UN chief warns education becoming ‘great divider’

UN Secretary General Antonio Guterres. — AFP/File
  • The UN Secretary-General has warned that the COVID-19 pandemic has had a “devastating impact” on learning.
  • “Education is in deep crisis. Instead of becoming the great enabler, education is increasingly becoming the great divide,” Guterres says.
  • Guterres has urged all countries to prioritize increasing spending per student, even amid question marks over the global economy.

United Nations, United States: Secretary-General of the United Nations Antonio Gutierrez warned on Monday that unequal education was increasingly dividing the planet as it sought to put development on the agenda ahead of a week of diplomacy focused on global crises.

gave The head of the United Nations A special summit on education convened a day before world leaders convene for the annual General Assembly, although several key officials, including US President Joe Biden, delayed their arrival in New York due to Queen Elizabeth II’s funeral.

“Education is in a deep crisis,” Guterres told the summit, saying that instead of becoming the great enabler, education is increasingly becoming the great divide.

He warned that the COVID-19 pandemic has had a “devastating impact” on learning, with poor students lacking technology at a particular disadvantage, and conflicts further disrupting schools.

Guterres urged all countries to prioritize increasing per-student spending despite question marks over the global economy.

In a report earlier this month, the United Nations Development Program said that COVID has set back human progress by five years.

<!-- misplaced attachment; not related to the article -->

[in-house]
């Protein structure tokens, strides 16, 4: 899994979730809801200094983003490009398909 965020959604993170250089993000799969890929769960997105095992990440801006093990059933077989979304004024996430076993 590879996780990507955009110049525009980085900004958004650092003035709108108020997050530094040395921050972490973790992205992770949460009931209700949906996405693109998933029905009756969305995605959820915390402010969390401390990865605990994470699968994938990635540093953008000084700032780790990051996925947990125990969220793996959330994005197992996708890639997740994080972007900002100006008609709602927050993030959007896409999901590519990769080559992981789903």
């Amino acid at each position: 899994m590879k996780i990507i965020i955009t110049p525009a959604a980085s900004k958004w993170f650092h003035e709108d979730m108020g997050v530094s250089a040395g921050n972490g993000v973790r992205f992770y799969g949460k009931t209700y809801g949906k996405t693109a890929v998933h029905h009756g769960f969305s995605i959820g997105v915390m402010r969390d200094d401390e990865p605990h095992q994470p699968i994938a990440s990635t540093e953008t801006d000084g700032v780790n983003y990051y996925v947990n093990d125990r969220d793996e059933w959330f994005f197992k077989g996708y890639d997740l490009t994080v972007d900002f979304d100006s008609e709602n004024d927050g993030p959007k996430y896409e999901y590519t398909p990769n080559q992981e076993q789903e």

Guterres also called out the Taliban in Afghanistan, who have put more than a million teenage girls out of education since the group took power in August 2021.

“I appeal to the Afghan authorities: immediately remove all restrictions on girls’ access to secondary education,” he said.

Speaking at the summit, Somaya Farooqui, who was part of Afghanistan’s famous girls’ robotics team, said the Taliban were “slowly erasing our existence in society.”

“Thousands of girls may never return to school. Many are married off. Promises to reopen schools have come and gone,” he said.

Appealing to world leaders, he said, “You must not forget those who are left behind, those who are not lucky in school.”

“Show your solidarity with me and millions of Afghan girls.”

Diplomacy on Ukraine, Iran

The U.N. General Assembly — with its epic traffic and protests jamming midtown Manhattan — is back in person two years after the pandemic, with leaders having to show up if they want to speak.

The General Assembly voted in favor of only one exception – for Ukrainian President Volodymyr Zelensky, who is leading the resistance against the Russian invasion.

Russian Foreign Minister Sergei Lavrov flew to New York for the summit, where he heard a plea from his French counterpart Catherine Colonnade on Monday to allow a security zone outside the Zaporizhzhia nuclear plant, which Moscow has seized, raising concerns. has given birth to

Also high on the United Nations agenda this week will be Iran, whose president Ibrahim Raisi is traveling to the General Assembly for the first time.

In a US television interview ahead of his arrival, Raisi said Iran wanted “guarantees” before returning to the nuclear deal that former President Donald Trump scrapped in 2018.

“We cannot trust the Americans because of the behavior we have already seen from them. So if there is no guarantee, there is no trust,” he said. CBS News’ “60 Minutes” program.

Biden supports a rollback of the 2015 deal, under which Iran drastically scaled back its nuclear program in exchange for promises of sanctions relief.

But the Biden administration says it’s impossible in the American system to promise what a future president will do.

Colonna said French President Emmanuel Macron could meet Raisi in hopes of making progress.

But he warned, “There is no better offer for Iran.”

“It’s up to them to decide.”

Raisi can expect to be hit by protests during his visit, including from exile groups who have called for his arrest over the mass executions of opponents a decade after the 1979 Islamic revolution.

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